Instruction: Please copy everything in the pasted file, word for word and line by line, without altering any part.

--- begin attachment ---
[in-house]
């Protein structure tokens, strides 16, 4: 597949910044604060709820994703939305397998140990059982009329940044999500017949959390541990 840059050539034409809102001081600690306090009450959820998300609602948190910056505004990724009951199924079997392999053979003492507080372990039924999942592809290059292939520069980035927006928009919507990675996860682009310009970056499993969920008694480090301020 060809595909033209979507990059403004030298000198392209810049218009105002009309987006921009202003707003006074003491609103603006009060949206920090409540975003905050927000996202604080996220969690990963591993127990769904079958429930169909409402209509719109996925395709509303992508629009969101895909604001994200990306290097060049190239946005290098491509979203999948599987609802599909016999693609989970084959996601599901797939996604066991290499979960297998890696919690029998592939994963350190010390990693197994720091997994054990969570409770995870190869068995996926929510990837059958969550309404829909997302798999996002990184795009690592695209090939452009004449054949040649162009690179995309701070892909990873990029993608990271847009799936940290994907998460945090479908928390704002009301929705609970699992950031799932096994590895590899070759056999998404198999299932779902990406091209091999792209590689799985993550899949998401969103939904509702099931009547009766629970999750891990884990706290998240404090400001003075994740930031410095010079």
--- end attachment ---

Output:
[in-house]
């Protein structure tokens, strides 16, 4: 597949910044604060709820994703939305397998140990059982009329940044999500017949959390541990 840059050539034409809102001081600690306090009450959820998300609602948190910056505004990724009951199924079997392999053979003492507080372990039924999942592809290059292939520069980035927006928009919507990675996860682009310009970056499993969920008694480090301020 060809595909033209979507990059403004030298000198392209810049218009105002009309987006921009202003707003006074003491609103603006009060949206920090409540975003905050927000996202604080996220969690990963591993127990769904079958429930169909409402209509719109996925395709509303992508629009969101895909604001994200990306290097060049190239946005290098491509979203999948599987609802599909016999693609989970084959996601599901797939996604066991290499979960297998890696919690029998592939994963350190010390990693197994720091997994054990969570409770995870190869068995996926929510990837059958969550309404829909997302798999996002990184795009690592695209090939452009004449054949040649162009690179995309701070892909990873990029993608990271847009799936940290994907998460945090479908928390704002009301929705609970699992950031799932096994590895590899070759056999998404198999299932779902990406091209091999792209590689799985993550899949998401969103939904509702099931009547009766629970999750891990884990706290998240404090400001003075994740930031410095010079």